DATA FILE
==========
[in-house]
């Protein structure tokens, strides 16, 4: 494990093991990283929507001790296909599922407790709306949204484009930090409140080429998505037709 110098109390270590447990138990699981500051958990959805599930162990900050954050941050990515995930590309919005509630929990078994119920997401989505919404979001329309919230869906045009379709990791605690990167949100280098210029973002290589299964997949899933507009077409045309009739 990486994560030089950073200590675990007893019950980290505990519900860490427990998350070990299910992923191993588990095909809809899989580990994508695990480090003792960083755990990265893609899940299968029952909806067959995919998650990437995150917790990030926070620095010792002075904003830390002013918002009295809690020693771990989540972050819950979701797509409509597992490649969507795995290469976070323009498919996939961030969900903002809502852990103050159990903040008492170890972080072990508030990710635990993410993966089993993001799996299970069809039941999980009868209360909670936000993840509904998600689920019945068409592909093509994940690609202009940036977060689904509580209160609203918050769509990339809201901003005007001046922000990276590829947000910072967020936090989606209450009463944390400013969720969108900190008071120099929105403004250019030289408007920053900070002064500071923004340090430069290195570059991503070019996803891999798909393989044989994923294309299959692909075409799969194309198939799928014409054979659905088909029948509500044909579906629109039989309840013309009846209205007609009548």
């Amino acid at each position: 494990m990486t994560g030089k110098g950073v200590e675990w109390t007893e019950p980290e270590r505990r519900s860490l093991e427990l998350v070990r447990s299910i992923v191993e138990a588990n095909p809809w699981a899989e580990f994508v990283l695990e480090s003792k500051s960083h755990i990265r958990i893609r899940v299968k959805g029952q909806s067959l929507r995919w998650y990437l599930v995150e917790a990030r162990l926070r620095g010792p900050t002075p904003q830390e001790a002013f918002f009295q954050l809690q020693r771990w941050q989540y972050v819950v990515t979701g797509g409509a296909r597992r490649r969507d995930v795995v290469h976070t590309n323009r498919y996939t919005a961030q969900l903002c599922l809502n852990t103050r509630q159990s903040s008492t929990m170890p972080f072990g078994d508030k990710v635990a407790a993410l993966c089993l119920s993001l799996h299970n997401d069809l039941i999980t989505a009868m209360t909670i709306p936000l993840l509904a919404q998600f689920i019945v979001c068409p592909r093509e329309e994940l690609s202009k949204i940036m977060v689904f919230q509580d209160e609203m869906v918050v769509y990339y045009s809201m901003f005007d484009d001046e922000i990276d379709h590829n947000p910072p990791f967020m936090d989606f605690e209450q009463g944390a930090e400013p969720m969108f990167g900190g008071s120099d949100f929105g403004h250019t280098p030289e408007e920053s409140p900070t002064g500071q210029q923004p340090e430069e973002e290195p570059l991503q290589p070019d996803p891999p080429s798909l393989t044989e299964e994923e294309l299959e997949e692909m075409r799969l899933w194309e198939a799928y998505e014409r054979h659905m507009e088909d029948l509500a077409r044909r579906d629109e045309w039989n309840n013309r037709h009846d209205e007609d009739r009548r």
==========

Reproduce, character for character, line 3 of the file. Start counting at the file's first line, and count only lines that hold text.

């Amino acid at each position: 494990m990486t994560g030089k110098g950073v200590e675990w109390t007893e019950p980290e270590r505990r519900s860490l093991e427990l998350v070990r447990s299910i992923v191993e138990a588990n095909p809809w699981a899989e580990f994508v990283l695990e480090s003792k500051s960083h755990i990265r958990i893609r899940v299968k959805g029952q909806s067959l929507r995919w998650y990437l599930v995150e917790a990030r162990l926070r620095g010792p900050t002075p904003q830390e001790a002013f918002f009295q954050l809690q020693r771990w941050q989540y972050v819950v990515t979701g797509g409509a296909r597992r490649r969507d995930v795995v290469h976070t590309n323009r498919y996939t919005a961030q969900l903002c599922l809502n852990t103050r509630q159990s903040s008492t929990m170890p972080f072990g078994d508030k990710v635990a407790a993410l993966c089993l119920s993001l799996h299970n997401d069809l039941i999980t989505a009868m209360t909670i709306p936000l993840l509904a919404q998600f689920i019945v979001c068409p592909r093509e329309e994940l690609s202009k949204i940036m977060v689904f919230q509580d209160e609203m869906v918050v769509y990339y045009s809201m901003f005007d484009d001046e922000i990276d379709h590829n947000p910072p990791f967020m936090d989606f605690e209450q009463g944390a930090e400013p969720m969108f990167g900190g008071s120099d949100f929105g403004h250019t280098p030289e408007e920053s409140p900070t002064g500071q210029q923004p340090e430069e973002e290195p570059l991503q290589p070019d996803p891999p080429s798909l393989t044989e299964e994923e294309l299959e997949e692909m075409r799969l899933w194309e198939a799928y998505e014409r054979h659905m507009e088909d029948l509500a077409r044909r579906d629109e045309w039989n309840n013309r037709h009846d209205e007609d009739r009548r």